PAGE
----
917-604-7591 [email protected]

Whenever I open a new cookbook, I ask myself one key question: who is this book for?

For The L.A. Cookbook, the answer is simple: everyone. Every one of us would benefit from this cookbook, everyone of us will find several recipes here that we are going to love and serve often in our homes. This beautiful book features 100 recipes from 100 restaurants stretched across Greater LA [Los Angeles and Orange counties].

LA and Orange counties are huge, the size of Connecticut. So, using this book to actually visit these wonderful new restaurants, you’ll want a full tank of gas and Goggle maps by your side. It would take a long time, and hundreds of miles, to sample these recipes.

Ah, but you don’t need that odyssey at all. You can bring this book to your kitchen and cook away. What kinds of food are here? Again, there is something for everyone. How about a homemade Watermelon Soda? Or Pistachio Mole made with tomatillos, serranos and cilantro? Your chips will never be the same again.

There is the Turkey Meatloaf with Ammo Ketchup. Ammo is the name of the restaurant and, as good as the meatloaf looks, it is the ketchup that will catch your attention: a mixture of cloves, bay leaf, cinnamon, celery seeds, red pepper flakes, allspice, vinegar, onion, chiles, and cloves. Oh, yes, tomatoes, too. The headnote for this recipe is very clear: “I can promise Ammo’s ketchup will enter your pantry repertoire and never leave.” I’m making this recipe as soon as I can get fresh, sun-ripened tomatoes. No canned or limp winter tomatoes!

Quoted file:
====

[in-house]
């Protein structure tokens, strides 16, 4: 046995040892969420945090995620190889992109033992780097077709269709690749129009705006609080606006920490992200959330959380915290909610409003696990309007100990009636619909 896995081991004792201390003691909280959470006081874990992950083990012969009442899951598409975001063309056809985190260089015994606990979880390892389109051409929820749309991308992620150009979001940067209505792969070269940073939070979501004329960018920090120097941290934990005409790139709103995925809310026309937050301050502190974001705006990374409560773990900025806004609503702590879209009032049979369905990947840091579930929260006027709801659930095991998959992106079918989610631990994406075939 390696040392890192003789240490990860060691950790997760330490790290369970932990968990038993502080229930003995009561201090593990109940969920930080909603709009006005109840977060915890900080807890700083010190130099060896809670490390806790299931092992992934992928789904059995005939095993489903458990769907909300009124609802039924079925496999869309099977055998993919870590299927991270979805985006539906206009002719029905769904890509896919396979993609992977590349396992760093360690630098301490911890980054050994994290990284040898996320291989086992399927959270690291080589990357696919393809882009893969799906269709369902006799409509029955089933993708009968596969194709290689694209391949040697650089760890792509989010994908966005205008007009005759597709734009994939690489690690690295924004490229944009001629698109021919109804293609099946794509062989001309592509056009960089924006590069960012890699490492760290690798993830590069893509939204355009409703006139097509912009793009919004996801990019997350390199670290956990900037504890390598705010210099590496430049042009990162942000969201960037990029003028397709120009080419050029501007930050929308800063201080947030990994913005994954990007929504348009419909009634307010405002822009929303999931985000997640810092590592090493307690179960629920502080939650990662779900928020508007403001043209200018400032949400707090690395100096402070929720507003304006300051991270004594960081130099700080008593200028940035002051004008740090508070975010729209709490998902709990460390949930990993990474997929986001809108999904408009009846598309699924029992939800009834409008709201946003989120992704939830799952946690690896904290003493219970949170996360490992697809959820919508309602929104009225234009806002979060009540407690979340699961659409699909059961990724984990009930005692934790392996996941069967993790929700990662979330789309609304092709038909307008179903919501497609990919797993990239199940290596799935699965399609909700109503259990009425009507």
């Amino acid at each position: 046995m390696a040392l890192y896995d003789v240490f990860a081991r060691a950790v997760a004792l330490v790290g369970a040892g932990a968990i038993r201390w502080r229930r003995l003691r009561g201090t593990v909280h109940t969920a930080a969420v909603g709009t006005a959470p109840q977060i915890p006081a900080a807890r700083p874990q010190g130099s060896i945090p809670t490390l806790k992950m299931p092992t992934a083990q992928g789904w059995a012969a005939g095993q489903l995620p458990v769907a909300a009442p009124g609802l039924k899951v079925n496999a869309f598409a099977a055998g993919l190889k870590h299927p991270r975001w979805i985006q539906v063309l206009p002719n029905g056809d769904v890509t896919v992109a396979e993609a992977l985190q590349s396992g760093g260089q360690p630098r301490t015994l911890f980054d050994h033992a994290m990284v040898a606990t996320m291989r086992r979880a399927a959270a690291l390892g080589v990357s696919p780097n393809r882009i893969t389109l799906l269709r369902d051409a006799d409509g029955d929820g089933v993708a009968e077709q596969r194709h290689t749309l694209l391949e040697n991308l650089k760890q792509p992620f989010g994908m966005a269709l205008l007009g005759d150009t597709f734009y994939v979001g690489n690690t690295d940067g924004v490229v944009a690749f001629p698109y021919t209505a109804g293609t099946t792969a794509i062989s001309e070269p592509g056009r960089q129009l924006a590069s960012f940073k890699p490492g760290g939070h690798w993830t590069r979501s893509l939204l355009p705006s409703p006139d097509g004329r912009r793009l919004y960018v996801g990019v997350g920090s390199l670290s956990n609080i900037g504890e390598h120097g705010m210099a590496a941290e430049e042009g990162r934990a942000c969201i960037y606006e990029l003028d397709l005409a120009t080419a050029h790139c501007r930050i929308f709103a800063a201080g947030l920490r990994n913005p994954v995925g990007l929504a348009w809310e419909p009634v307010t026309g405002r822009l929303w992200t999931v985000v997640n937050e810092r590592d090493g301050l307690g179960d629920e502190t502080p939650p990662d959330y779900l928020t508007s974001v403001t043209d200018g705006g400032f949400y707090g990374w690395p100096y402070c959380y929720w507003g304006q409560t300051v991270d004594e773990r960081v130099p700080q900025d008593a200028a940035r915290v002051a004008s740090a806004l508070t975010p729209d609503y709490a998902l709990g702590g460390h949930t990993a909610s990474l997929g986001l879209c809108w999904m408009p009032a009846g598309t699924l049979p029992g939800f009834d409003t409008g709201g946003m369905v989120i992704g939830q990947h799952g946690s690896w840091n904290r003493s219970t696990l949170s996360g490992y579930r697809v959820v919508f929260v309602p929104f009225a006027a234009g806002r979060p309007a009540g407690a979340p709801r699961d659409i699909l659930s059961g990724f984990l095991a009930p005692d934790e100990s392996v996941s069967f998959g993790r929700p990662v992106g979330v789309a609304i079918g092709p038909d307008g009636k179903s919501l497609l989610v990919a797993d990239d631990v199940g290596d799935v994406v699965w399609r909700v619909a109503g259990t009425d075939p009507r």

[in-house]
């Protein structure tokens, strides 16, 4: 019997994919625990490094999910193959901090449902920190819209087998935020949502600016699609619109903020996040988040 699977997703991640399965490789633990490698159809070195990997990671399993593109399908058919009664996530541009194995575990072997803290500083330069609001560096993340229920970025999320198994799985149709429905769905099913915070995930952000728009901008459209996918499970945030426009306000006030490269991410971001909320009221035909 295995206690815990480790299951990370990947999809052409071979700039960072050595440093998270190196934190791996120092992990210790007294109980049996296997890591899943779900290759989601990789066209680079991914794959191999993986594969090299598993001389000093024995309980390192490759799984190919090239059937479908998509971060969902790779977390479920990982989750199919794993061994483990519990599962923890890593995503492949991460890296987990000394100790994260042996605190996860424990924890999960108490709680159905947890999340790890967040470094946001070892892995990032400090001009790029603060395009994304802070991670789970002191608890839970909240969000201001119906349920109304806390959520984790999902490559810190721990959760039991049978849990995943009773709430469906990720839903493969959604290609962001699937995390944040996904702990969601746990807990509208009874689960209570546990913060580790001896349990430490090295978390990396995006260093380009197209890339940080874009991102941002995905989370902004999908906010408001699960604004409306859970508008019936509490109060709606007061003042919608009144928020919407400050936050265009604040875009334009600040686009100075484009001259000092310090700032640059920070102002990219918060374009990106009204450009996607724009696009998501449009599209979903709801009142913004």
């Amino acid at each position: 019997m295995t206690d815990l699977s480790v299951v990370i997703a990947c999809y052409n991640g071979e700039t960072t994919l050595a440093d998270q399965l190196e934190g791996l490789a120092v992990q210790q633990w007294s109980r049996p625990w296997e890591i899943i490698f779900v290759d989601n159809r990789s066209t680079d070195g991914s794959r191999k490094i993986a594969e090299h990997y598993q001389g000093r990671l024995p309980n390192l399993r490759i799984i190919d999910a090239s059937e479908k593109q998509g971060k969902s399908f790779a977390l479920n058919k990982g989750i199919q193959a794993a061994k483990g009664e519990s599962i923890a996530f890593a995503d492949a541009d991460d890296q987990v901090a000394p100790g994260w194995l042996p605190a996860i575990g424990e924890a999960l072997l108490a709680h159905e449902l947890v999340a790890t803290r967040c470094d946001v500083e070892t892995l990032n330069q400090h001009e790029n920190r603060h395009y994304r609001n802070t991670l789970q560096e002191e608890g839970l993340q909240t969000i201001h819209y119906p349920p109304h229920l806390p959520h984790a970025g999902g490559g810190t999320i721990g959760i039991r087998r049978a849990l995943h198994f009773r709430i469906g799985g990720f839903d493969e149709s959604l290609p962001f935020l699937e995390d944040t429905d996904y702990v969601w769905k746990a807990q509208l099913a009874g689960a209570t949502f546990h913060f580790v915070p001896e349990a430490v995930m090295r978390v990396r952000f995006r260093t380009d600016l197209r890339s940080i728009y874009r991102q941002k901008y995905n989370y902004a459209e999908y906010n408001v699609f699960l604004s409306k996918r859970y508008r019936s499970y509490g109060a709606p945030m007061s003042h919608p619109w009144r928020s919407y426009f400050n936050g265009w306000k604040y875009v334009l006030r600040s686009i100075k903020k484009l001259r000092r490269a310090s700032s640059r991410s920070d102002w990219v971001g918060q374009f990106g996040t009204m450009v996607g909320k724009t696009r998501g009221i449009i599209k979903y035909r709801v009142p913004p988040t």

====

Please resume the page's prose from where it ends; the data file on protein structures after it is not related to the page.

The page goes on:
The best thing about this book is the inspiration it provides to try something new, something upscale, something that will challenge you. Have you ever salt-baked a main course? Probably not, but it is a classic way to make the best, most moist beef rounds or pork loin or fish. Look at this Salt-Crusted Branzino alla Puttanesca:

It’s gorgeous and inviting. Better yet, it’s easy to do. Truly easy.

Now, less easy, but surely satisfying are the dessert ideas in The L.A. Cookbook. How about a Meyer Lemon Gelato Pie with Champagne Vinegar and Candied Lemon Zest? You’ll need an afternoon for that one. Or, consider a vanilla cake, made with sour cream, and adorned with lemon and raspberry buttercream — plus some fruit, actually lots of fruit. This is the “Fallen Fruit” Cake from the most talented Valerie Gordon.


The L.A. Cookbook is a rich encyclopedia of contemporary food. L.A. has become a massive global marketplace and a culinary melting pot that rivals any city on earth. Part of the story of this book is tracing the paths of the chefs. After the economic collapse in 2008, serious main street restaurants closed, proposed restaurants were never built. A wave of talent flowed across Greater LA, filling little spaces in towns far and wide. The spaces may be small, may be out of the way, but the food is world class. And that wonderful L.A. table is open for you here in a terrific book.

I think if you pick up a copy and browse, you will find The L.A. Cookbook more than inviting. You’ll find it essential.